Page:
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Death Finds a Way: A Janie Riley Mystery by Lorine McGinnis Schulze
Janie Riley is an avid genealogist with a habit of stumbling on to dead bodies. She and her husband head to Salt Lake City Utah to research Janie's elusive 4th great-grandmother. But her search into the past leads her to a dark secret. Can she solve the mysteries of the past and the present before disaster strikes? Available now on Amazon.com and the CreateSpace eStore
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Genealogy Mystery Book!
Death Finds a Way: A Janie Riley Mystery
by Lorine McGinnis Schulze
Janie Riley is an avid genealogist with a habit of stumbling on to dead bodies. She and her husband head to Salt Lake City Utah to research Janie's elusive 4th great-grandmother. But her search into the past leads her to a dark secret. Can she solve the mysteries of the past and the present before disaster strikes? Available now on Amazon.com and Amazon.ca
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New Netherland, New York Genealogy
Life in 16th and 17th Century Amsterdam Holland: Children
Children in Amsterdam© Cor Snabel
Mortality rate among young children in the 17th century was high, the poorer the parents, the smaller the families. The day laborers and the poor had the smallest families, read the highest mortality rate. Then came the farmers and shopkeepers. The landowners and the middle class had the largest families. Some reasons are obvious; bad hygiene was reason number one for infant mortality, but also negligence and ignorance were scoring pretty high. The rich and educated had all the advantages possible, they could provide a decent shelter and they could read.
A very popular book about children's diseases, by Stephanus Blankaart, was written in simple, understandable Dutch and not in Latin, like every other medical book and most advise given was almost the same as today.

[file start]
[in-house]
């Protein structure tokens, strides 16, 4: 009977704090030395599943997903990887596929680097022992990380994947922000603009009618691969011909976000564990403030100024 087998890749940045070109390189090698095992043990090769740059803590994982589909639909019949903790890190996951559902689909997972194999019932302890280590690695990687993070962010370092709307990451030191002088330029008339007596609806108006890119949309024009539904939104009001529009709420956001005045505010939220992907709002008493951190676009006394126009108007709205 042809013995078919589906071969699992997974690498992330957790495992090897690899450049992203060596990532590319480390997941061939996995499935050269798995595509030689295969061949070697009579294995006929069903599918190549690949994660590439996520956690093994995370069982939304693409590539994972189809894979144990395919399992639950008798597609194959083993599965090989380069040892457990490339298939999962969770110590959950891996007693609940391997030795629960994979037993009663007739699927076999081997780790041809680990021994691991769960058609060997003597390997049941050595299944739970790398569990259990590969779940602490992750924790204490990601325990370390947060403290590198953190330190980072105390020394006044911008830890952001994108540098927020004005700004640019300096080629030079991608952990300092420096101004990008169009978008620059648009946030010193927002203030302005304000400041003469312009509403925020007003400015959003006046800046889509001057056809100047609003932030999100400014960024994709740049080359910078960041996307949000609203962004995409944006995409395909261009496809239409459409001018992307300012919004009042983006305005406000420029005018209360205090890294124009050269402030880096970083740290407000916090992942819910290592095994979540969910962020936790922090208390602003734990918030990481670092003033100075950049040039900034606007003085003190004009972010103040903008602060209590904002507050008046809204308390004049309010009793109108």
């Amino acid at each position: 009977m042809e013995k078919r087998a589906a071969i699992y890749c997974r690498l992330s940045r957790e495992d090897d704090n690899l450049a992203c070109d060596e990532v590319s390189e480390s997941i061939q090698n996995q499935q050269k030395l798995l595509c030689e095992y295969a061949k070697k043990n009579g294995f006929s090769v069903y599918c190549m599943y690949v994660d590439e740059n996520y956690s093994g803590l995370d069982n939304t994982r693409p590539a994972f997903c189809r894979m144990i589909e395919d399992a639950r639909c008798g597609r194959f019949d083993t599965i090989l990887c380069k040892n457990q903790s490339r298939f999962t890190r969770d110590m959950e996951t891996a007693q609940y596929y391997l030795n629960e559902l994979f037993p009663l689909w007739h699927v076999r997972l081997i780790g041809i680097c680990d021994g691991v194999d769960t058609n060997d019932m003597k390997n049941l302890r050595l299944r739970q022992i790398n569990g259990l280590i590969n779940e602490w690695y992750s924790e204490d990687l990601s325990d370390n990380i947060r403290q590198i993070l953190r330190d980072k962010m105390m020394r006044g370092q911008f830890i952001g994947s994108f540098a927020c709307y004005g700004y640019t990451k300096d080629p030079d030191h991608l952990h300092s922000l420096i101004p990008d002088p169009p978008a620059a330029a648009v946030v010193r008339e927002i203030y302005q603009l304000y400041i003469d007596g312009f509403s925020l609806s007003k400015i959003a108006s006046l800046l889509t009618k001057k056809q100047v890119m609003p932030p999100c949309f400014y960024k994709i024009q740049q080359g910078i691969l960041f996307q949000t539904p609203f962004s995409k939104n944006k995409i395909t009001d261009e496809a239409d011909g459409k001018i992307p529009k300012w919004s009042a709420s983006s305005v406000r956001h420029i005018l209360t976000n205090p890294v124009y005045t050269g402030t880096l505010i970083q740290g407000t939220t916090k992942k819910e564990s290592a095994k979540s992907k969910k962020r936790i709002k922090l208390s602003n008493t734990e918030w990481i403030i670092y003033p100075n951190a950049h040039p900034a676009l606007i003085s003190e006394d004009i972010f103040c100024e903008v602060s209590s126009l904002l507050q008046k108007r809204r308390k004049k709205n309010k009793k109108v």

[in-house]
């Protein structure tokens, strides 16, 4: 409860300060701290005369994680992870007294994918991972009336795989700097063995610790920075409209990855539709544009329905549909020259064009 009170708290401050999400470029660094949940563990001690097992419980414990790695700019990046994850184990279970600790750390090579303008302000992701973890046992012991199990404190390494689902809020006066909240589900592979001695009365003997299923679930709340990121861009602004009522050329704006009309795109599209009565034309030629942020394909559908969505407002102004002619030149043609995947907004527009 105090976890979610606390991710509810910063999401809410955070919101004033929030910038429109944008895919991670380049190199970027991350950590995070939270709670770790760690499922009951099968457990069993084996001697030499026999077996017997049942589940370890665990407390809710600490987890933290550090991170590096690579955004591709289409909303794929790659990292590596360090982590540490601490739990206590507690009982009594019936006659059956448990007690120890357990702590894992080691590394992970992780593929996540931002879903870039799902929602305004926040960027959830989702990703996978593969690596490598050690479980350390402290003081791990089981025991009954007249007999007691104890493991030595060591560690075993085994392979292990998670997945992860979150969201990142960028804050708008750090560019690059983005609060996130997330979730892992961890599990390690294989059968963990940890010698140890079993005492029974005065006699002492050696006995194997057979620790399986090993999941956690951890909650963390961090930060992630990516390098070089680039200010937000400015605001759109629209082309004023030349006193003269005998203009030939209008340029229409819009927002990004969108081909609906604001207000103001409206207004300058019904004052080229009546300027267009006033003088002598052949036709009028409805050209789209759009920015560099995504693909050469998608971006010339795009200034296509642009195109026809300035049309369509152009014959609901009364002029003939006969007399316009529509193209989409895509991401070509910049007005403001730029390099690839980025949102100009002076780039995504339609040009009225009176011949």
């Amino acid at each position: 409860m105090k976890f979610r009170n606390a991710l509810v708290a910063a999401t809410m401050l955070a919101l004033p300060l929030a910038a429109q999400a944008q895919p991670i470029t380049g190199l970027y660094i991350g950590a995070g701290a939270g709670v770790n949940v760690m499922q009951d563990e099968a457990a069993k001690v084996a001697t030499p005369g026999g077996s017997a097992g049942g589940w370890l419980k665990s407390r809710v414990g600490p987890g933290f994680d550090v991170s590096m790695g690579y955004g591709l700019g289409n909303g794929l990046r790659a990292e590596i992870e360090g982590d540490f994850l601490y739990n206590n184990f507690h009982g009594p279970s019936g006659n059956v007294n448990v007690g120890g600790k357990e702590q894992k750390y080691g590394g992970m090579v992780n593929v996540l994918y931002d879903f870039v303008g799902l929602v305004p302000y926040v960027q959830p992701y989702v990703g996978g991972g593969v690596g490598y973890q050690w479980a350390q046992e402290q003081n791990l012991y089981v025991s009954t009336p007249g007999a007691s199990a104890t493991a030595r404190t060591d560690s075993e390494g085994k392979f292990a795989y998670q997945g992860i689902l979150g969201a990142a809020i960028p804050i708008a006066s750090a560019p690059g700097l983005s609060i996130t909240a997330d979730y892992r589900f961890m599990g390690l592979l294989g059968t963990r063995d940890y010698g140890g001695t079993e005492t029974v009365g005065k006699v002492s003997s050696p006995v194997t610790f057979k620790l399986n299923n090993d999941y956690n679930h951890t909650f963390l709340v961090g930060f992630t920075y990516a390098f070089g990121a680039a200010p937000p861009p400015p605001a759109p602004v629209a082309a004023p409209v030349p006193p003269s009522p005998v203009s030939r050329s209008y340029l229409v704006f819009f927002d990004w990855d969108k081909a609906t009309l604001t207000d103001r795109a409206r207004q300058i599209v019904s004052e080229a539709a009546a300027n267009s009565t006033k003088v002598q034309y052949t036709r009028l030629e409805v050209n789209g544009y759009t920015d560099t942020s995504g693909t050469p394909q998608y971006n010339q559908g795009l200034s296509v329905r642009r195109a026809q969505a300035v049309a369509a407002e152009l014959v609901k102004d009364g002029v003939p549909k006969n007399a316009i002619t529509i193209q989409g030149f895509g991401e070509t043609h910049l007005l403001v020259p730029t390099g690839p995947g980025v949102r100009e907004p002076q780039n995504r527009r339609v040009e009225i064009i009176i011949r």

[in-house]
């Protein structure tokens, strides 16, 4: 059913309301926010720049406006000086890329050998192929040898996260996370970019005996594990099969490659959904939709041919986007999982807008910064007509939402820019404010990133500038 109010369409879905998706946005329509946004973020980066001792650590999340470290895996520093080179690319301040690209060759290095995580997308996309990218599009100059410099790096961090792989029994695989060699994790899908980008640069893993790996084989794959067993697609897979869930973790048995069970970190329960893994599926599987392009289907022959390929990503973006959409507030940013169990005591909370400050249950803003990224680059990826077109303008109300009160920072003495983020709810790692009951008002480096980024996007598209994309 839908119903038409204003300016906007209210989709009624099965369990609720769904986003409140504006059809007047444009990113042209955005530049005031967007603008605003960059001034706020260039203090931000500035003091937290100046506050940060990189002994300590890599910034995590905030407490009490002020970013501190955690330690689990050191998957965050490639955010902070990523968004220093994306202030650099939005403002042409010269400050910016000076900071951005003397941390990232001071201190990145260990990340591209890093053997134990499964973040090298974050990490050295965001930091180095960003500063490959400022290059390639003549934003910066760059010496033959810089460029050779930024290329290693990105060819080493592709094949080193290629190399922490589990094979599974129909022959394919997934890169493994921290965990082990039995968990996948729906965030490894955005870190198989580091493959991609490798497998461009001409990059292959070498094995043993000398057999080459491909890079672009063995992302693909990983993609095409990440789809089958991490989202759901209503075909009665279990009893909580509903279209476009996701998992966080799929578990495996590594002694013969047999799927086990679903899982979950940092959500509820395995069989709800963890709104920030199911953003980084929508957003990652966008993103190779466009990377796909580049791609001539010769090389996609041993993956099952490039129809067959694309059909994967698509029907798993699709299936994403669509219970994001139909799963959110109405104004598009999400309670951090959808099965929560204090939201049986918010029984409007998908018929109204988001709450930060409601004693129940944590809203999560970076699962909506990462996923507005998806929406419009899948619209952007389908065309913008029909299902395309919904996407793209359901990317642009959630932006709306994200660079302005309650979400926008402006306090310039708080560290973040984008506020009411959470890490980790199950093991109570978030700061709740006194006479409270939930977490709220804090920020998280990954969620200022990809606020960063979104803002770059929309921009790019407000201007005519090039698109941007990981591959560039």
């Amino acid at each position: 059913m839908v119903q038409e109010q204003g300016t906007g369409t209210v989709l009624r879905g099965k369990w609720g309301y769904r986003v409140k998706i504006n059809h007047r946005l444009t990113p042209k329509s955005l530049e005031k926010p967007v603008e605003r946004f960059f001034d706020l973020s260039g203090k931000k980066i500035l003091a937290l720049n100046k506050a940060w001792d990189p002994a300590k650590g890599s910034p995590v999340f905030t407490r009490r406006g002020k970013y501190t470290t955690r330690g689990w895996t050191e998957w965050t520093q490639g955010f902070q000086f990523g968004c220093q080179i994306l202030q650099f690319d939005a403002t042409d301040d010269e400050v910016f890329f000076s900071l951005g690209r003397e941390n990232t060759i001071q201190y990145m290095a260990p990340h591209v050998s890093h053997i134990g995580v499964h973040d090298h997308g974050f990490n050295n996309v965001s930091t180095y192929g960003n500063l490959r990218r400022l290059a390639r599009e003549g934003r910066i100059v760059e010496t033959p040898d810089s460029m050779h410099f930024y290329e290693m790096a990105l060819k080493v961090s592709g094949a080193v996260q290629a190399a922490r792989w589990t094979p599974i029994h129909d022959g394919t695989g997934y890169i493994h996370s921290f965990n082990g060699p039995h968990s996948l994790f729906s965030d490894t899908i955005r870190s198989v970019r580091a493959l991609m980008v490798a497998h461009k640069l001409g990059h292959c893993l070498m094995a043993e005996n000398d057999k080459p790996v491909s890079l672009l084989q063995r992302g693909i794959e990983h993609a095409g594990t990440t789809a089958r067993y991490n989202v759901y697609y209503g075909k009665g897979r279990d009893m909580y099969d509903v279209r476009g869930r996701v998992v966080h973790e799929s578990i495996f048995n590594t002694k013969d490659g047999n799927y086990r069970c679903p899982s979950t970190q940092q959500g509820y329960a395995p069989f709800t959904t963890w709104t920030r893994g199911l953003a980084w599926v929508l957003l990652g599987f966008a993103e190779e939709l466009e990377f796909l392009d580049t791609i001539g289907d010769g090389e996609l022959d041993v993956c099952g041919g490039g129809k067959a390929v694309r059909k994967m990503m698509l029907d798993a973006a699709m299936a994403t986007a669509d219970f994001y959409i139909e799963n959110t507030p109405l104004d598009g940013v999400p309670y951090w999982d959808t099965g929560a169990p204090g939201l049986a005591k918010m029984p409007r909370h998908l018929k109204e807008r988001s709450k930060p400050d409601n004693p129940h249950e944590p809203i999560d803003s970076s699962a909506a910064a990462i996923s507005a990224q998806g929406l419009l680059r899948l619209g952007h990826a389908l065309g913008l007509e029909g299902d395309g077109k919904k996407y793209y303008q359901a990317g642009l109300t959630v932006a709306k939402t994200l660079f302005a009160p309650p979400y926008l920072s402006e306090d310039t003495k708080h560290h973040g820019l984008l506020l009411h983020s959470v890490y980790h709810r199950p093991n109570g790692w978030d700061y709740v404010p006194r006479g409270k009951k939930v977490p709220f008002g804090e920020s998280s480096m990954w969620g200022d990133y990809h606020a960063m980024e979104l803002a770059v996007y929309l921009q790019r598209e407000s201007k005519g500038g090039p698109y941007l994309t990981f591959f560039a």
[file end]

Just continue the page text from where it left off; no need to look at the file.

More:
It was not only about diseases, but also contained a lot of helpful tips, about breast feeding, nursing, toilet training, first aid, even the first games and pedagogical lessons. A short summary: cleaning the belly button of a new born with a soft, clean cloth and a little alcohol, fresh fruit and vegetables, especially rose hip. No cuddling the first minute the baby cries, no alcohol for the mother if she is breast feeding, porridge made of half water, half milk and brown bread. All these advices still stand.
But a lot of children died at young age. Less than half of all new born reached adulthood, most infants died before their first birthday. The reason for that, was mostly bad hygiene, with as result diseases, which were fatal in those days. Even the “simple” children's diseases were incurable.
A lot of habits disappeared during the years. One of those habits was “bakeren”. The first two months the child was wrapped in swaddling clothes from neck to feet, so it could not move. The classic reason was the correct growth of the limbs (even Aristoteles and Plato wrote about it), but it was also the best way to keep the baby calm, it was the ultimate imitation of the womb. (I remember being tucked in very tight by my parents and it felt good). By some it was seen as indolence of the mother, cartoonists in those days loved to portray those babies as packages hanging on a nail in the kitchen. This habit disappeared in the 18th/19th century, in Russia it was still common in the 20th century.
Another phenomenon was the wet nurse. In history books she is always described as the “bad” woman. Normally her services were only required in case the mother could not breast feed her child and in cases of disease and death, but for a short period of time the elite had a wet nurse as a status symbol. But these aristocrat pretences were pushed aside by (even in those days) the hype of “natural” breast feeding as a must.
By the time the infants were one year old and started to move around, they got a dress, even the boys. By the time the boys were six, seven years old they got man's clothes and the "lucky ones" had to go to school.
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